they are subjected to repeated tests for day 3 basal FSH and the
treatment cycle will be started only if the basal FSH and estra-
diol are below certain cut-off levels.
Lass et al. (2000) suggested that, in patients with high basal
FSH, if the level returns to normal then the patient may have a
reasonable pregnancy rate. However, this has not been com-
pared with the chances of achieving a pregnancy when the
level of basal FSH remains high.
On the other hand, a high basal FSH level is perhaps reflec-
tive of reduced ovarian reserve (Scott et al., 1989). It has also
been suggested that if the FSH level is high on one or two
occasions then this may reflect the situation inside the ovary, in
which case waiting or not for that level to change will make no
substantial difference for the outcome (Scott et al., 1990).
In our department we treat any normally cycling woman
regardless of the level of her basal FSH and for those women with
elevated FSH we will counsel patients appropriately regarding the
realistic chance of conception (Abdalla and Thum, 2004). There-
fore we have patients being treated with high basal FSH and on
occasions their FSH may have been low as well. The question
remains as to whether patients with reduced ovarian reserve would
have the same response to medication if the treatment was affec-
ted in a cycle with lower basal FSH. We have searched through
the literature and there is no published work that looks at the same
patient to see whether the outcomes of two different treatment
cycles when the FSH was high or low were any different. We have
therefore decided to search our database for all patients who
underwent treatment cycles at least twice where on one occasion
the basal FSH was high and on the other the basal FSH was low.
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H.Abdalla and M.Y.Thum
172
The purpose of this study is to examine the hypothesis that
the outcome of IVF treatment in cycling women with reduced
ovarian reserve will not change whether the basal level of FSH
was above or below a certain threshold level.
Materials and methods
Data of patients undergoing IVF/ICSI treatment in our Unit are pro-
spectively routinely collected and stored (MedicalSys, London, UK).
Study population
We screened our database for women who underwent treatment cycles
for IVF/ICSI who have had the following criteria: two consecutive
cycles within 12 months; one cycle with FSH 10 IU/l and other cycle
with FSH <10 IU/l and estradiol <200 pmol/l.
Between January 1995 and January 2003, 39 women who under-
went 78 treatment cycles were identified. In these women the basal
FSH prior to each of these cycles was known to have changed. The
treatment cycles were divided into cycles with a high basal FSH (10
IU/l) and cycles with a low basal FSH (<10 IU/l). Each patient there-
fore acted as her own control. The level of 10 IU/l was found to be the
level above which there was a significant change in the pregnancy rate
from our previous study (Abdalla and Thum, 2004).
Treatment protocol
Ovarian stimulation was carried out with either recombinant FSH, HMG
or urinary FSH. A transvaginal scan was performed prior to ovarian stim-
ulation to ensure that the ovaries were quiescent. For the long protocol,
patients were down-regulated with either nafarelin or buserelin at mid-
luteal phase. For Cetrotide protocol, GnRH antagonist was commenced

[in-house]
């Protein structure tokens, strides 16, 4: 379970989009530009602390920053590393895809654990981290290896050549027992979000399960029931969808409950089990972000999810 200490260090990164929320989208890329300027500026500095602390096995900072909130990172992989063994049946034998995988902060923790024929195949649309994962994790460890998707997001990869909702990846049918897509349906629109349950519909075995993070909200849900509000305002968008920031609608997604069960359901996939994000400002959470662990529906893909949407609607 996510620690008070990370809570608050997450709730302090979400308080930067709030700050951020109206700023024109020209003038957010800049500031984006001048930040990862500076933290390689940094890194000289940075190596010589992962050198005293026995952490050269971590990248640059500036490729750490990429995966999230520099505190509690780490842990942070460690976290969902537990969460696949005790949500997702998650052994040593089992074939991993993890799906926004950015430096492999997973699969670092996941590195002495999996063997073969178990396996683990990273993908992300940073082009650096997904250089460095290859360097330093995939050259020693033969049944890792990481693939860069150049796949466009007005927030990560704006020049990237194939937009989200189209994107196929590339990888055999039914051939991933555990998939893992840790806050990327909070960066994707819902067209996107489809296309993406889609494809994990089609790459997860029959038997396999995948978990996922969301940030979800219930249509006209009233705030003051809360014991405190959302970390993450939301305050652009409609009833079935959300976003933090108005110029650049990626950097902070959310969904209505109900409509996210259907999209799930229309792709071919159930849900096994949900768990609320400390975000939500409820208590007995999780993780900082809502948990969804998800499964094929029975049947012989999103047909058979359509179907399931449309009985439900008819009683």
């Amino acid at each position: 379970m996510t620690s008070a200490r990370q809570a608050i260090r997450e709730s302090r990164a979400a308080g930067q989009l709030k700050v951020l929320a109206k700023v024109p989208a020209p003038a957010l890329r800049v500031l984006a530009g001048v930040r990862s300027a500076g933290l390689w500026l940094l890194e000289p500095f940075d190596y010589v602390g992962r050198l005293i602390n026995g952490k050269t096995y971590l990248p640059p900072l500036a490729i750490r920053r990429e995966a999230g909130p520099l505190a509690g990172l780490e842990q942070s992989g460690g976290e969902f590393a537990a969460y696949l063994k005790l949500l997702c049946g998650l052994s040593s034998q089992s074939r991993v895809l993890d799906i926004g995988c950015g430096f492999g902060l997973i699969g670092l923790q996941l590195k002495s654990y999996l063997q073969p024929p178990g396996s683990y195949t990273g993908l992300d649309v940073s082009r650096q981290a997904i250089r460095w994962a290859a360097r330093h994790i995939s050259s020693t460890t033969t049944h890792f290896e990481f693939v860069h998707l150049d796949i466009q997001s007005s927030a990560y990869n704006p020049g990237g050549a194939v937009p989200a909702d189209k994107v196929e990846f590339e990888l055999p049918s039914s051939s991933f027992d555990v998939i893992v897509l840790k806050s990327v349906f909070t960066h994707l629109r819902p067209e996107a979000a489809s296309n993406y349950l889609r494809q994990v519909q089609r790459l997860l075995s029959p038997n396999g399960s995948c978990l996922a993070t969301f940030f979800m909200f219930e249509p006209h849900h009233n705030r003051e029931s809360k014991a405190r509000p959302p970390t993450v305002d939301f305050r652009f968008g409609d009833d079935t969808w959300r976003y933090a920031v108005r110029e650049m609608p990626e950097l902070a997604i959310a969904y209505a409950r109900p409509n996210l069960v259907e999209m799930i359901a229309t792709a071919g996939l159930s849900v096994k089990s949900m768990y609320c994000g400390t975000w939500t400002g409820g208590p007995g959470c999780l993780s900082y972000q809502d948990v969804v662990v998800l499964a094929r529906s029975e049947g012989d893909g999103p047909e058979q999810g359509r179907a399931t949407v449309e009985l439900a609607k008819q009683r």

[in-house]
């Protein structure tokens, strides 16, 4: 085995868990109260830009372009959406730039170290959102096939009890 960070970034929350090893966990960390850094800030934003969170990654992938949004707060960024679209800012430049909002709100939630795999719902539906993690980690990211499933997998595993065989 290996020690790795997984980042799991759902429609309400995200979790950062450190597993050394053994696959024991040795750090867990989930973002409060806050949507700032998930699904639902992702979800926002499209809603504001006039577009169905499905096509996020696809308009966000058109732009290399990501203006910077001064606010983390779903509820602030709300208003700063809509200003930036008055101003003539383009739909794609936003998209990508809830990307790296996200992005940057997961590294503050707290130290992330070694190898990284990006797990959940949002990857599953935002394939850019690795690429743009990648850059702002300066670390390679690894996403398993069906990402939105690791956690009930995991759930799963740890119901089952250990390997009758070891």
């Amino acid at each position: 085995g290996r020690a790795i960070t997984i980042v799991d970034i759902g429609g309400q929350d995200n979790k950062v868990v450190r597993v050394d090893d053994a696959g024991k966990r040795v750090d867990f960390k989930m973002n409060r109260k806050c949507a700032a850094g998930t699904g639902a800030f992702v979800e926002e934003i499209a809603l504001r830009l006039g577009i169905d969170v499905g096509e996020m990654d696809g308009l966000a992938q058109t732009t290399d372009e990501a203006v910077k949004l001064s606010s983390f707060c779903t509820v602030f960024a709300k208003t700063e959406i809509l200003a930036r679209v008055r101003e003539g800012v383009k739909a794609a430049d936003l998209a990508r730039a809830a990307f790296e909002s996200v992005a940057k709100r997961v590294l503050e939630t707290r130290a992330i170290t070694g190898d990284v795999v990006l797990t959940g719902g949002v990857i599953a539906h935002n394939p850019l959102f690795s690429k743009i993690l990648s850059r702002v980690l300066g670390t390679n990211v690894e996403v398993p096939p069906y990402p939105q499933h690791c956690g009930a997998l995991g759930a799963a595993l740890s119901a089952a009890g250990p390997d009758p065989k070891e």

when the leading follicle reached 12 mm. When follicles reached pre-ovu-
latory size (18–22 mm), 10 000 IU (for patients taking HMG)or 15 000 IU
(for patients taking FSH) of HCG was administrated. Oocytes were aspi-
rated using transvaginal ultrasound guidance 34–36 h after hCG adminis-
tration. Embryo transfer was performed on day 2 or day 3 using a soft
catheter with transabdominal ultrasound guidance. All patients received
progesterone 400 mg pessaries as supplement throughout the luteal phase.
A pregnancy test was performed 2 weeks after embryo transfer.
Data analysis
Data were collected in Medical System for IVF (MedicalSys, London,
UK) and analysed with Statistics Package for Social Sciences (SPSS,
Surrey, UK). Analysis of variance (ANOVA) was used to compare
means and χ
2
-test was used to analyse the significance of the differ-
ence between pregnancy rate and live birth rate. Associations between
FSH values with pregnancy rates, miscarriage rates and live birth rates
were examined with χ
2
cross-tabulation test. ANOVA was then con-
ducted to assess the relations between FSH levels with duration and
amount of gonadotrophin required to achieve follicular maturity,
number of mature follicles, number of available embryos for transfer,
number of oocytes collected and fertilization rate. Statistical signifi-
cance was set at P < 0.05.
Results
In total, 39 women underwent 78 treatment cycles (in the first
cycle 20 had elevated level of FSH and 19 had low FSH and
vice versa in the second cycle). Therefore, there were 39 cycles
with high FSH and 39 cycles with low FSH. There was obvi-
ously no live birth in the first treatment cycle, hence the reason
for the patient undergoing another treatment cycle within 12
months of the first. Patients were then grouped between cycles
in which the treatment cycle was performed when the FSH was
low, compared to those cycles in which the FSH was elevated.
The mean time lapsed between the two IVF cycles in the high
FSH group was 6.5 months (SD 4.3), whereas in the low FSH
group it was 6.5 months (SD 3.7) (not significant).
As can be seen in Table I, the only significant difference was
in relation to the level of FSH. There was no significant differ-